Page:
Maryland Law School 1L Study Guide for Legal Research and Writing
I. Introduction to Legal Research and Writing
Legal research and writing are fundamental skills for any law student and practicing attorney. These skills involve finding and analyzing legal authorities, such as statutes, regulations, case law, and secondary sources. Effective legal writing is clear, concise, and persuasive, tailored to the needs of the specific audience.
A. Legal Research
1. Primary Sources – binding law that includes constitutions, statutes, regulations, and case law.
2. Secondary Sources – non-binding materials that help to explain or locate primary sources, such as law review articles, treatises, and legal encyclopedias.
3. Mandatory vs. Persuasive Authority – Mandatory authority refers to legal principles that a court must follow. Persuasive authority refers to sources that the court may consider but is not required to follow.
B. Legal Writing
1. Objective Writing – providing a balanced analysis of the law, such as in office memos.
2. Persuasive Writing – advocating for a particular legal position, such as in briefs and motions.
3. Citations – the proper format for citing legal authorities using the Bluebook citation system.
II. The Structure of the Maryland Court System
Understanding the structure of the Maryland court system is essential when conducting legal research and determining which cases are binding.
A. Maryland Court Structure
1. Maryland Court of Appeals – the highest court in Maryland.
2. Maryland Court of Special Appeals – the intermediate appellate court.
3. Maryland Circuit Courts – trial courts with general jurisdiction.
4. Maryland District Courts – lower trial courts with jurisdiction over certain types of cases.
III. Legal Analysis: IRAC Method
The IRAC (Issue, Rule, Application, Conclusion) method is a critical framework for legal analysis.
A. Issue – Identifying the legal question or problem.
B. Rule – Determining the relevant legal rules or principles.
C. Application – Applying the rule to the specific facts of the case.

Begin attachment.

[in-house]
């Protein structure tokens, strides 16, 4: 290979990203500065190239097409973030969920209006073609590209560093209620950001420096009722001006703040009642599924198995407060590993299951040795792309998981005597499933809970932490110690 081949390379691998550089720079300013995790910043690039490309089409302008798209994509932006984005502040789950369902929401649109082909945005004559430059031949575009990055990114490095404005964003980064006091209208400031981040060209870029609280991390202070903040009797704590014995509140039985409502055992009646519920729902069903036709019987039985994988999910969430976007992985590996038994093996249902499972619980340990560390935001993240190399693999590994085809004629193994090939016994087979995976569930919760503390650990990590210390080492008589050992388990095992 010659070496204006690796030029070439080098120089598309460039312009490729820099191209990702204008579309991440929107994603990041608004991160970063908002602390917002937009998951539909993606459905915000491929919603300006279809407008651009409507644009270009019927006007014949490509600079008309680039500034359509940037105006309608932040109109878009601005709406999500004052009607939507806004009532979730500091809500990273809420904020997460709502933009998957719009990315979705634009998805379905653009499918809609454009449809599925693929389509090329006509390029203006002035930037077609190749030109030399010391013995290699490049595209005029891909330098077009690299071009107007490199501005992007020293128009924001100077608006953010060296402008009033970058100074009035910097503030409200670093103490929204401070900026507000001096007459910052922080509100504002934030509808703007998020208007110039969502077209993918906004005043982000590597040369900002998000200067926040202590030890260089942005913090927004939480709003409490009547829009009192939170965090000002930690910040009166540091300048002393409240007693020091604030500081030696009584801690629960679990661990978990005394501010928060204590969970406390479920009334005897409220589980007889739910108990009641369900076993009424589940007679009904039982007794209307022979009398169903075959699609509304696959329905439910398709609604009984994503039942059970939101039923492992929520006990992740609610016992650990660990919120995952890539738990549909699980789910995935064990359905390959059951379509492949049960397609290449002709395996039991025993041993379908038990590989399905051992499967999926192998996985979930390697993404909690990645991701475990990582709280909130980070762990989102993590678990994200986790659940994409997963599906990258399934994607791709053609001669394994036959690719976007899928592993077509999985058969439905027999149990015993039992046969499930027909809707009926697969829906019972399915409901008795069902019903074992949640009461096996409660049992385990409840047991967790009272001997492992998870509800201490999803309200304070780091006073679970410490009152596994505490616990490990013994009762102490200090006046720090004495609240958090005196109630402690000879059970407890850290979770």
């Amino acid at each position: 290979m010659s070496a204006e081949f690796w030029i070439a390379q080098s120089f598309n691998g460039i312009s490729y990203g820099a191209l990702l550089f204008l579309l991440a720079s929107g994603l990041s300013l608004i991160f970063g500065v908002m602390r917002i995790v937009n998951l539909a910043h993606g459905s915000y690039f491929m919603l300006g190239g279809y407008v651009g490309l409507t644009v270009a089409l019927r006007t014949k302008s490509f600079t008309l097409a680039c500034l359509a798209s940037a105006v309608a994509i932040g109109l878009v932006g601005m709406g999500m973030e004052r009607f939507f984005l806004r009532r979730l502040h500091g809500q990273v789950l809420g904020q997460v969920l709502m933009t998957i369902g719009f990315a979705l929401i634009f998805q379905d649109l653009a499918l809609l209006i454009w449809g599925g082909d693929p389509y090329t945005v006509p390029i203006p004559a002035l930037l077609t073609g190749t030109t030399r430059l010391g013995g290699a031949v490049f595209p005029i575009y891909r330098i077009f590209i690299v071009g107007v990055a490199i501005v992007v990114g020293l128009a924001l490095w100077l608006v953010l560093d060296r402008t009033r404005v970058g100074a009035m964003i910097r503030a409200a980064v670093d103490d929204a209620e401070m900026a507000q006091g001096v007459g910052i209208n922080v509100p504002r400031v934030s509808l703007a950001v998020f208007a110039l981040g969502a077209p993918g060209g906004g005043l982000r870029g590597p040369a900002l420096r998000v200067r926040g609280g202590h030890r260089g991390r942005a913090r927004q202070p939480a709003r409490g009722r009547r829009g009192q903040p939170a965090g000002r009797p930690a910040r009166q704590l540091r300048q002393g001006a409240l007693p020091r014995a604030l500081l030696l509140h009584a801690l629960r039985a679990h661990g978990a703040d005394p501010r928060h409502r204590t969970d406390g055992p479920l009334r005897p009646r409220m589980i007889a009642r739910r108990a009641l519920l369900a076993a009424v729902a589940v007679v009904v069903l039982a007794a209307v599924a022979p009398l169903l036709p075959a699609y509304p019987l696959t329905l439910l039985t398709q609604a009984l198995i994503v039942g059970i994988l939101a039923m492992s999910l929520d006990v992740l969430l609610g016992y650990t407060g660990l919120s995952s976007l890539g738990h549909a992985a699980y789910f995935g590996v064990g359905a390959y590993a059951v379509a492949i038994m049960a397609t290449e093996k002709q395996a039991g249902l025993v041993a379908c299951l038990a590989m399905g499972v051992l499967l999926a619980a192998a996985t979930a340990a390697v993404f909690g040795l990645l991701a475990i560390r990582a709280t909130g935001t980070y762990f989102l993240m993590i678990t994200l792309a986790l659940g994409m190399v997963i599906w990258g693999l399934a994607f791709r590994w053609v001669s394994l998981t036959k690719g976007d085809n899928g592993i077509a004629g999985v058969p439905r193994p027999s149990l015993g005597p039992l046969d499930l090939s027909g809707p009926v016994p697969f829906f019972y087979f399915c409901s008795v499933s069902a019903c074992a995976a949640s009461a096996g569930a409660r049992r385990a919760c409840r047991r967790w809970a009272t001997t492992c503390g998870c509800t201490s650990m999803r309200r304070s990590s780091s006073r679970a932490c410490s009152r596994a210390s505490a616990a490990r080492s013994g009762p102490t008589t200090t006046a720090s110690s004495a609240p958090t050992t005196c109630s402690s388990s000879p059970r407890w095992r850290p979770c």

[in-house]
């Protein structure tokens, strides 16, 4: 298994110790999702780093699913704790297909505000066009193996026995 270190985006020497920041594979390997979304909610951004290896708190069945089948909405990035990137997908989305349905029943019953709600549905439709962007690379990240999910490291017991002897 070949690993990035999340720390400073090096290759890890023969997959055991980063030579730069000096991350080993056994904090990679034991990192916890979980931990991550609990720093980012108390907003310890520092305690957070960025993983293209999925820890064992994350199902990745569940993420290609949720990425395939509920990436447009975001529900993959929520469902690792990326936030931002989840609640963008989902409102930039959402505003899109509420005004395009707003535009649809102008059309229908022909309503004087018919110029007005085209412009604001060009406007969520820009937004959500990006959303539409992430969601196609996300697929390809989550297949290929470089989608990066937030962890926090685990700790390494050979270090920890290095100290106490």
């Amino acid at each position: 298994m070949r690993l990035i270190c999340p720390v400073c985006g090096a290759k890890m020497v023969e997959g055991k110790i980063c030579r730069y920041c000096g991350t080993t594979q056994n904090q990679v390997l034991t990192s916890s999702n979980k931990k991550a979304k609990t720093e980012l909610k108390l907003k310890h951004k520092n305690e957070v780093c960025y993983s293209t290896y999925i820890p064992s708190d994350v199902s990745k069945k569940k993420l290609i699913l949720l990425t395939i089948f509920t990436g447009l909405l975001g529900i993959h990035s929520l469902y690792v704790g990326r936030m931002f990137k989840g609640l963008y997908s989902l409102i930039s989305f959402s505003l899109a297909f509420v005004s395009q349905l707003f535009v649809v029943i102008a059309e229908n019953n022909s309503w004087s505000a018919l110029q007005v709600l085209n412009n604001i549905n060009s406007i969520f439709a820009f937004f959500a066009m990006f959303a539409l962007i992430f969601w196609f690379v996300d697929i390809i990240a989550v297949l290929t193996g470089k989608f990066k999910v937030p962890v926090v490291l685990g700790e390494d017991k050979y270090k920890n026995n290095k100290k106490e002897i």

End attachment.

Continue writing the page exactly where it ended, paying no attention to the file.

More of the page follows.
D. Conclusion – Drawing a conclusion based on the application of the rule to the facts.
IV. Case Briefing
Case briefing is a technique for summarizing and analyzing court opinions.
A. Case Components
1. Facts – relevant details about the parties and circumstances leading to the dispute.
2. Procedural History – the sequence of events in the legal process leading to the appeal.
3. Issues – legal questions the court must answer.
4. Holding – the court’s decision on the legal issues.
5. Reasoning – the court’s explanation for its decision.
B. Case Law in Maryland
1. Stare Decisis – the principle that Maryland courts should follow the precedent set by higher Maryland courts.
V. Statutory Analysis
Understanding and interpreting statutes is a fundamental part of legal research and writing.
A. Maryland Code – the codified laws of the state of Maryland.
B. Rules of Statutory Interpretation – techniques for determining the meaning of statutes, such as looking at plain language, legislative history, and purpose.
VI. Persuasive Legal Writing
Crafting effective arguments in legal writing requires an understanding of argumentative structure and rhetorical strategies.
A. Components of Persuasive Writing
1. Statement of Facts – a narrative that presents the facts in a light most favorable to the argument.
2. Argument – the section of a brief where legal reasoning and evidence are presented.
3. Counterargument – addressing potential arguments from the opposing side.
VII. Legal Citations
Proper citation is crucial for credibility and allows readers to locate cited authorities.
A. The Bluebook – the style guide for legal citation in the United States.
B. Maryland Citations – special rules for citing Maryland-specific sources, such as Maryland reports and Maryland statutes.
VIII. Legal Ethics in Research and Writing
Legal research and writing must adhere to ethical standards.
A. Plagiarism – representing the work of others as your own, which is strictly prohibited.
B. Confidentiality – maintaining the confidentiality of client information during research and writing.
IX. Legal Research Resources
Familiarity with research databases and libraries is essential for efficient legal research.
A. LexisNexis and Westlaw – primary online legal research databases.
B. Maryland State Law Library – a resource for accessing Maryland-specific legal materials.
X. Legal Memoranda and Briefs
Legal memoranda and briefs are common forms of legal writing in practice.
A. Memorandum of Law – a document that objectively analyzes a legal issue for internal use.
B. Appellate Brief – a document submitted to an appellate court arguing why that court should affirm or reverse a lower court’s decision.
XI. Practice and Revision
Effective legal writing requires continuous practice and revision.
A. Drafting – the process of creating the initial version of a legal document.
B. Revising – the process of refining and improving a draft, including checking for clarity, coherence, and errors.
XII. Legal Writing Samples
Developing a strong writing sample is important for law school success and future employment.
A. Selection – choosing a writing piece that demonstrates analytical ability and writing skills.
B. Polishing – ensuring the sample is well-written, well-researched, and error-free.
This study guide is an overview of key concepts and skills for a 1L legal research and writing class with a focus on Maryland law. It is important to delve into each topic, study relevant Maryland case law, and practice both research and writing to fully prepare for a final semester exam.